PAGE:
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It’s great having the latest….

…but who do you call if something goes wrong?

Whilst the drive to adopt advanced connectivity is ramping at a significant pace, attention needs to be given to the training and development that is offered to create the support ecosystem that is necessary to develop, sustain and optimise advanced connectivity such as Private 5G.

Gavin James, Aqura Technologies Head of Delivery and Operations shared insights into an emerging trend of critical support requests from a number of customers, and more alarmingly, non-customers recently.

“The convergence of next generation connectivity, like Private 4G and 5G and associated use cases, with traditional narrowband is accelerating at a significant rate,” says James.

“Whilst I can’t predict a tipping point where Private 4G/5G will overtake legacy connectivity, what I can say is that the specialist support required through this transition period, and into the future cannot be overlooked.”

Traditional Support Needs a Re-Think

Whilst there’s great simplicity for users who look to the benefits of narrowband and wireless broadband, hybrid if you like, environment brings, there’s complexity under the hood which requires a completely new skillset and support architecture.

“We’re not dealing with technologies that have been in use for decades,” says James.

“Advanced broadband wireless for private enterprise use is approaching a decade of use, but the adoption by end customers has been exploding. There are over 60 private 4G and 5G networks now in use across Australia, with many more coming.”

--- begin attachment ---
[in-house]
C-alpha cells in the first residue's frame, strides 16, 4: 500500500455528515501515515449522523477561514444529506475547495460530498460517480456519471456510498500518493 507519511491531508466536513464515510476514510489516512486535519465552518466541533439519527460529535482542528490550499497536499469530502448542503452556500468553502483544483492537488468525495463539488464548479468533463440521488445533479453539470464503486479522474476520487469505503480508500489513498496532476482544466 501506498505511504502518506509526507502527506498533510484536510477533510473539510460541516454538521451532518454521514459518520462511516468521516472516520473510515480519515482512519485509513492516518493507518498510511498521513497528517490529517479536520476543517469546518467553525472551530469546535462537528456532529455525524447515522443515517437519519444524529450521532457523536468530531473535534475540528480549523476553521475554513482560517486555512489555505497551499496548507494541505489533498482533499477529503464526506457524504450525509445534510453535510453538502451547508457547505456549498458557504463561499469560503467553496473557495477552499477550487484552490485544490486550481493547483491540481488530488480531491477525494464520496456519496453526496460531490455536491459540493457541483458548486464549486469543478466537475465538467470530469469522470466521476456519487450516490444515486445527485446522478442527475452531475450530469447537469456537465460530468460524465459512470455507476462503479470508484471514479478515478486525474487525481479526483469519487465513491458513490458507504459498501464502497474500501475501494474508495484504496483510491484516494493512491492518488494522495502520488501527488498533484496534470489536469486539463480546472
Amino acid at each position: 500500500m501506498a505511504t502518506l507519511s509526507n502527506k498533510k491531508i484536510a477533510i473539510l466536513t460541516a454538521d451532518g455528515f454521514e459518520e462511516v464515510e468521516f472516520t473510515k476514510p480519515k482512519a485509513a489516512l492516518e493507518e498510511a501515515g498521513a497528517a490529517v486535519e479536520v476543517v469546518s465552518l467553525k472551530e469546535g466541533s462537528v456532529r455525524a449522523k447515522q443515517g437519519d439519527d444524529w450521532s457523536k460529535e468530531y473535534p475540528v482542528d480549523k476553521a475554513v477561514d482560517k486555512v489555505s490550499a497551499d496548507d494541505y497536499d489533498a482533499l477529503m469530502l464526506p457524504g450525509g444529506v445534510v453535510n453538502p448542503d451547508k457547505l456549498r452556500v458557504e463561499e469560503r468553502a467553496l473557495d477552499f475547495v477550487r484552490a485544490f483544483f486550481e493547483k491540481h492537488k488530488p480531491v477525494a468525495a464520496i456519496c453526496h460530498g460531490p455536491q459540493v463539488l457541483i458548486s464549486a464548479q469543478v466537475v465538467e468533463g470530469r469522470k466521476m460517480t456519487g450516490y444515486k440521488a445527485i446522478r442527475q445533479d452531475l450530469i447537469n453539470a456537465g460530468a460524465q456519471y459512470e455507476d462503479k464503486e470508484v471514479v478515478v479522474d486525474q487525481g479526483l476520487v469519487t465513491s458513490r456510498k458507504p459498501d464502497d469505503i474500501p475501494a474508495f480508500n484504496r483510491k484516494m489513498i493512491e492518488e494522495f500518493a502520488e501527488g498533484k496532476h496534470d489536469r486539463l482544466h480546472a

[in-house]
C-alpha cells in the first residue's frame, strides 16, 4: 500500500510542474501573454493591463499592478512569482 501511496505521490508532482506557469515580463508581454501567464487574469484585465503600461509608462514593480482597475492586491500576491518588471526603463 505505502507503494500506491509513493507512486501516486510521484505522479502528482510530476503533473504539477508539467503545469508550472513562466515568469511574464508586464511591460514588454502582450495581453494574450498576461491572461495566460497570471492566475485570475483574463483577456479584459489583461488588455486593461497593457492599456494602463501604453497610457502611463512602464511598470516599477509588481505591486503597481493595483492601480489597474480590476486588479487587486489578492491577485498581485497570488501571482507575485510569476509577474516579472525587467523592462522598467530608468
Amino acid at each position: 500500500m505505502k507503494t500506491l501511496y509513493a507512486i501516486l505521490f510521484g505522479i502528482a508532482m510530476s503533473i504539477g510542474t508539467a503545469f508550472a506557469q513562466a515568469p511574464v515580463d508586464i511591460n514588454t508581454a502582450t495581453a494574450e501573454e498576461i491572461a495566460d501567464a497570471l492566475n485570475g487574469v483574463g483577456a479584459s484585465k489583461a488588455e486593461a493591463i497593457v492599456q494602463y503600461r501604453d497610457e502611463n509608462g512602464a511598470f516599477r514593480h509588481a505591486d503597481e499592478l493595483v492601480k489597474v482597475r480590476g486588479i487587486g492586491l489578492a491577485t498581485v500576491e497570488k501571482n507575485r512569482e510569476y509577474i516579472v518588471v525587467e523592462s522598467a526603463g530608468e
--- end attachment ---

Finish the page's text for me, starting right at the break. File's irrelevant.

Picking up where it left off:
“Whilst I can’t predict a tipping point where Private 4G/5G will overtake legacy connectivity, what I can say is that the specialist support required through this transition period, and into the future cannot be overlooked.”

Gavin James

Head of Delivery and Operations

Support Partners More Important Than Ever

Even with the high reliability of these next generation wireless networks, James asserts that support resourcing needs to adapt to meet the demands of modern connectivity.

“It’s an exciting time but there are basics that need to be covered off by your connectivity partner to ensure you’re not left hanging if something goes awry.”

James suggests a number of things to look for in a partner.

Track Record

“Make sure your partner has a solid track record in deployments. It’s not something you can just Google to resolve. Hands on learning by doing is a significant part of the process of knowledge development that goes beyond standard training by vendors.”

Standardise as much as possible.

Often the temptation is there to customise configs as a nice to have, not as a necessity. Every customisation adds risk and additional documentation that needs to be created to ensure that if something untoward happens, or makes things challenging if you want to integrate a standards based vendor or technology later on.

Make sure you’re getting the A-Team

It’s not possible to have every specialist on your payroll. That’s where leaning on your tech partner is important. Make sure the specialists who deliver the networks are also the ones who are available to help support it. And if your operations are 24/7, you’d expect to have your backup available when you need them.

Document. Document. Document.

Don’t skimp on the documentation for your connectivity environment. Post-delivery as-built documentation is your insurance policy to reduce risk if something should go wrong. If your partner doesn’t want to give you every piece of documentation you need, you know they’re the wrong partner.

James also suggested that new training programs in advanced technologies such as 5G like that offered by the Australian Critical Communications Forum (ACCF) were beneficial to raise general awareness.

 

Services review

“With more awareness, comes better understanding of the possibilities. And we love pushing boundaries with our customers,” says James.

 

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